First Snow. Much of Minnesota saw the first accumulating snow of the winter season on Saturday. Amounts generally ranged from 1-3" across most of the Twin Cities metro, closer to 3-6" for St. Cloud, with a narrow band of as much as 11" near Sartell and St. Stephen, in central Minnesota. Details below.
"A new report from the Defense Science Board (PDF) recommends that the U.S. Department of Defense needs to have a much broader understanding of global climate change because it represents a fundamental threat to U.S. and international security." - from a Digital Trends story below about climate change posing a risk to U.S. national security.
"By the end of the century, expect heat waves that occur on average every 20 years now to take place every two years, Field says. Likewise, the number of storms delivering heavy precipitation by century's end is expected to grow. The storms include tropical cyclones as well as winter storms in the northern mid-latitudes." - Christian Science Monitor article on climate change and extreme weather.
Fickle Snow Bands. We knew it would snow, but where (precisely) the heaviest snow band(s) would set up was a mystery. We had a hunch central Minnesota would see the heaviest snowfall amounts, but nobody predicted that a band of moderate snow would STALL over Stearns county, resulting in 11" of snow for St. Stephen and Sartell. Wow. You can see the band (bright green) responsible for the most extreme snowfall amounts. Meanwhile Brainerd picked up less than an inch.
* You can also see the second band of (moderate) snow that set up right over the Twin Cities metro, especially southern suburbs - where it snowed pretty hard for 3-4 hours, just long enough for some 3-3.5" amounts.
Snowfall Reports. On Friday, if I had gone on the air and predicted 1-11" the men with the little white suits would have come into the studio and whisked me away to the Home For Wayward Weathermen. Spending a little time there sounds pretty good, come to think of it. Quite a range. The Golden Snow Shovel Award goes to St. Stephen and Sartell with a whopping 11" of snow. St. Cloud picked up 3.5 to 5.8". The Twin Cities metro area generally saw 1-3", with 3.2" at Woodbury and 4" at North Branch. All in all the forecast worked out pretty well - at least this time around. More totals from the NWS here.
Thanksgiving Preview. The map above is valid noon on Thursday, showing an impressive ridge of high pressure over much of the USA, a dome of warm, dry, sinking air - capable of supporting highs in the 50s, even some 60s from Des Moines and Chicago on south, 70s over the southern Plains states. Stormy weather is likely for California and the Pacific Northwest, a cold wind for New England - but no major storms are brewing east of the Rockies.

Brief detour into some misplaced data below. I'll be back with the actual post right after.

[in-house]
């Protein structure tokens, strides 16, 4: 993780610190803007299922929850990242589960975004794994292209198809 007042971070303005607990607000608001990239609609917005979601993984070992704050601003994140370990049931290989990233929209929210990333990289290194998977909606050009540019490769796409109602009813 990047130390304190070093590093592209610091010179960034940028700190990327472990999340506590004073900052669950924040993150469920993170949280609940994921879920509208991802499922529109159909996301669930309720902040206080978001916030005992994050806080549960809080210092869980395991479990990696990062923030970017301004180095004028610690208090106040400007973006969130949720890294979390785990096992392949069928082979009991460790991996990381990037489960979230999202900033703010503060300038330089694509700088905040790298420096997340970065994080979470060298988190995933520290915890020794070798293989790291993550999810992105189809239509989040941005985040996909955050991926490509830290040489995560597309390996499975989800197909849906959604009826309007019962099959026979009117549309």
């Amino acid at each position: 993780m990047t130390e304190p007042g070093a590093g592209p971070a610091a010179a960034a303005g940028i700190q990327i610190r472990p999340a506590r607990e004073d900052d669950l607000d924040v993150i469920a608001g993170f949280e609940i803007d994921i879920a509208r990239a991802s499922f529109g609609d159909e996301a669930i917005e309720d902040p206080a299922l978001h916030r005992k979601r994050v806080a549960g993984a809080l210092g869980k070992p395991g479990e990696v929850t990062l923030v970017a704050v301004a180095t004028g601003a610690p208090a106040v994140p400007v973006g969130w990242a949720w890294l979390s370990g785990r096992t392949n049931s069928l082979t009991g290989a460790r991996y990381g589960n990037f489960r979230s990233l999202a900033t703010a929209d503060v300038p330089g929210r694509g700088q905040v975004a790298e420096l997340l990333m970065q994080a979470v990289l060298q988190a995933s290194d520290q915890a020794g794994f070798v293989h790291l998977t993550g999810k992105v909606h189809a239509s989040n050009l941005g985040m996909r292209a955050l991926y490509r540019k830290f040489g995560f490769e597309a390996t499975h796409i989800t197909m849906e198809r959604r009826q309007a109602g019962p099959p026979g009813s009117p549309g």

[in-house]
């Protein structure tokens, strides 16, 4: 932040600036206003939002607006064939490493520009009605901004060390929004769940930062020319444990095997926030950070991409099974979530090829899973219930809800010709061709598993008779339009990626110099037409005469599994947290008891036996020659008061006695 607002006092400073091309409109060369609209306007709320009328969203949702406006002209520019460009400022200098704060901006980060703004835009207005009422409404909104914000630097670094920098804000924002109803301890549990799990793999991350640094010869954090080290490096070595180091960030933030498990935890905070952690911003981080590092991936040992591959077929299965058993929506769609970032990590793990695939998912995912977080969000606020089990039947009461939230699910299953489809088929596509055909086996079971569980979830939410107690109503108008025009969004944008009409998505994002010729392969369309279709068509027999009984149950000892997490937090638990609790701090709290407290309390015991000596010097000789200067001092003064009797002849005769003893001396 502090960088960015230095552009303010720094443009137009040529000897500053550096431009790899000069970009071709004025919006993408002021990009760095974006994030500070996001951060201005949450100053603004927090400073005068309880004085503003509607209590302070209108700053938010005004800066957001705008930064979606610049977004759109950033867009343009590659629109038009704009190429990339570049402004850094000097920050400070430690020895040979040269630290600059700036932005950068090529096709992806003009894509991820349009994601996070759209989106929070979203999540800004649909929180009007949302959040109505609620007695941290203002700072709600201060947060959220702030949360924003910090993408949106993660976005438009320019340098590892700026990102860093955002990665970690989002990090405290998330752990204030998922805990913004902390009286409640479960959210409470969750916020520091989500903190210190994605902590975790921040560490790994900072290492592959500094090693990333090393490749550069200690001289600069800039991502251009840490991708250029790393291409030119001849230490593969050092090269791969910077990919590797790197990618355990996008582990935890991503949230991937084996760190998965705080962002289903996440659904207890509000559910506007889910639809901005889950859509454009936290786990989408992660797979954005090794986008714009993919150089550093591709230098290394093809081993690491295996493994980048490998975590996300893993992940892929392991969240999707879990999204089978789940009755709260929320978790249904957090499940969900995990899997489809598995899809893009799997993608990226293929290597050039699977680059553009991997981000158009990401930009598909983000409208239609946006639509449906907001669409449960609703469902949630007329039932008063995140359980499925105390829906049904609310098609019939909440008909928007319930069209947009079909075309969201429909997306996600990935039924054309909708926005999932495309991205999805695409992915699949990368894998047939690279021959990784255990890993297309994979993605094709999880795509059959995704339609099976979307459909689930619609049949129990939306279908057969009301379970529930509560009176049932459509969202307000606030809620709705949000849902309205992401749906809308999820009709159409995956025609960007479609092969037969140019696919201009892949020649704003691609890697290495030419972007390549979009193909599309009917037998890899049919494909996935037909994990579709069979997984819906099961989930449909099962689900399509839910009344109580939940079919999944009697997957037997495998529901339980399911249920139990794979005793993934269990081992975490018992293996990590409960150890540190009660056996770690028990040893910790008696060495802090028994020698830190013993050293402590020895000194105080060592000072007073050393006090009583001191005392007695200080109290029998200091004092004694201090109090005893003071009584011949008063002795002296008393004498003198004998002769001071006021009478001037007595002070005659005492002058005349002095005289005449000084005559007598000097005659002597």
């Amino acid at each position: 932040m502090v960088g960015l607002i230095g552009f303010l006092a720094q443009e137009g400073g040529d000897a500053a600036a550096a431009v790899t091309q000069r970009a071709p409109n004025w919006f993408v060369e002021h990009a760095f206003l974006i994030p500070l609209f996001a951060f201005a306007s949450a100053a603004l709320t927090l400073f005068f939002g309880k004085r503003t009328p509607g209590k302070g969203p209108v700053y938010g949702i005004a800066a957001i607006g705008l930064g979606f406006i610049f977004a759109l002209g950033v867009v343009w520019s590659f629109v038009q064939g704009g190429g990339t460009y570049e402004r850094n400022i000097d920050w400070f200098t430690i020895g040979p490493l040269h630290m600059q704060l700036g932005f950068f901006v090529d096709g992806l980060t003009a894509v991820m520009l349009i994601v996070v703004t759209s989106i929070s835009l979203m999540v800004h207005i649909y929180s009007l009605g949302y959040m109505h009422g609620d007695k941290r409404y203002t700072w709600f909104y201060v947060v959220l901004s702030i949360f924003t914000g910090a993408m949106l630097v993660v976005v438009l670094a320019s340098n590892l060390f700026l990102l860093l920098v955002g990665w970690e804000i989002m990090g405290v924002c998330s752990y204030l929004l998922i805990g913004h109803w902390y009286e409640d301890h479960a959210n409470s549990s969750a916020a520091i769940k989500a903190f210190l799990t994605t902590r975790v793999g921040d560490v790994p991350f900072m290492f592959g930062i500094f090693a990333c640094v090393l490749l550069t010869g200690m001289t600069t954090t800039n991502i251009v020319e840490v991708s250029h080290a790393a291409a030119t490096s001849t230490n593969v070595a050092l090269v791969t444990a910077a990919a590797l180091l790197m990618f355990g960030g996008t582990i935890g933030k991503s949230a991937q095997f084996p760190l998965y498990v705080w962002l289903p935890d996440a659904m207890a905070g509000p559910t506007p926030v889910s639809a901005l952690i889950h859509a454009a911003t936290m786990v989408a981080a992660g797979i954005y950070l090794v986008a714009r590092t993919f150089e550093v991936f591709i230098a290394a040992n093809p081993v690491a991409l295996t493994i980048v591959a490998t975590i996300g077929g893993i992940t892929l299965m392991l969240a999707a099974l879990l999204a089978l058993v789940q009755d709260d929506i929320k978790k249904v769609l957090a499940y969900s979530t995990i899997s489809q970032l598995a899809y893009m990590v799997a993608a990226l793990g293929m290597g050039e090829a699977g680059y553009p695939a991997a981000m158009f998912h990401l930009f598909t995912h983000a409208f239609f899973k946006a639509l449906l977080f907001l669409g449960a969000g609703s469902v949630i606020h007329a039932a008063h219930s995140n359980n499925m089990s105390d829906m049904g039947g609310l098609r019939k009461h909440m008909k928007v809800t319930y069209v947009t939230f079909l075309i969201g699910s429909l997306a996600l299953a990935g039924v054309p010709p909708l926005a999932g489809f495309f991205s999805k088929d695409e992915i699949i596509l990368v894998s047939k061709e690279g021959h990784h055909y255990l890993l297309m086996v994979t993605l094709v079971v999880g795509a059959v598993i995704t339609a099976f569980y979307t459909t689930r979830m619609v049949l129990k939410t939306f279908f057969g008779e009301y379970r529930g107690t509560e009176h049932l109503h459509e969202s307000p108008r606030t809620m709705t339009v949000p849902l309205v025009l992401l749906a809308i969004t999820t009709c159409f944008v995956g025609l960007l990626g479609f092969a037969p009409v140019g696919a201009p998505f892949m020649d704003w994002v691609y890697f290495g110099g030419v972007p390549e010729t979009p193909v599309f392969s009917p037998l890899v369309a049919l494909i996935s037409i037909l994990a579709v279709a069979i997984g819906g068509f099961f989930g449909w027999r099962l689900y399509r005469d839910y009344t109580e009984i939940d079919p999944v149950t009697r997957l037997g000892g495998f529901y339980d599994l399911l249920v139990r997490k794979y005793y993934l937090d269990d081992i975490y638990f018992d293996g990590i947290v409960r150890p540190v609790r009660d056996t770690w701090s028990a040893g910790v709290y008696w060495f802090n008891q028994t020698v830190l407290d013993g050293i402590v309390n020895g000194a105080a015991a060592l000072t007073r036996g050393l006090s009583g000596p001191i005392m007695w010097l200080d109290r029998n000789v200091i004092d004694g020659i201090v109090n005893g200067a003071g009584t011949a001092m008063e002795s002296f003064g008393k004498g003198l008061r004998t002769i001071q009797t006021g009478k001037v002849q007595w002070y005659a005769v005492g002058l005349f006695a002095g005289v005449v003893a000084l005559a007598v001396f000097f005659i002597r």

5-Day Rainfall Prediction. The latest QPF shows a potential for 3-5" rains for the Mid South, over 2" into Philadelphia and New York City by midweek. Soaking rains are likely for the Pacific Northwest, as much as 4-7" rain, and a few feet of snow for the Cascade and Coastal Range.
Deepening Drought. As much as I'm enjoying the storm-free weather (on some level) we really need some moisture, and soon - before the ground freezes us solid in a couple of weeks. Over 99% of Minnesota is "abnormally dry", over 40% of the state in a moderate drought, 20.75% of Minnesoeta in a severe drought. For much of southern Minnesota this will probably be one of the 3 driest autumns in 141 years of record-keeping. More information from the Drought Monitor here.
Instant Winter. The much advertised "storm" came on schedule, and dropped a couple inches of snow on much of the area. Amounts ranged from a tenth of an inch at Duluth and International Falls to 3" at MSP International and 3.7" at St. Cloud.
A Bad Month For Climate Skeptics. Here's an Op-Ed from The Washington Post: "THE PAST MONTH hasn’t been good for climate-change skeptics. At a congressional hearing Monday, Richard Muller, a former global-warming skeptic at the University of California, Berkeley, told lawmakers that, after a two-year review of historical world temperature data, he has verified the scientific consensus that the earth is warming — by about 1.6 degrees Fahrenheit over the past 50 years. This is not surprising; as the National Oceanic and Atmospheric Administration reported last year, the warming of the planet, detected in multiple, independent lines of evidence, is “unequivocal.” Mr. Muller said that exactly how much humans contribute to such warming is difficult to calculate. But, as the Economist pointed out last year, even if the U.N. Intergovernmental Panel on Climate Change (IPCC) is off by a factor of five in its reckoning of the climate’s sensitivity to an eventual doubling of the amount of carbon in the atmosphere, that still leaves only a 50 percent chance of relatively minor temperature change. The developed world and large developing nations, meanwhile, continue to pump immense amounts of carbon into the atmosphere. The Energy Department released an analysis this month concluding that global carbon emissions in 2010 increased by the largest amount ever, to a higher level than the IPCC’s worst-case projection."
* The summary IPCC report is here.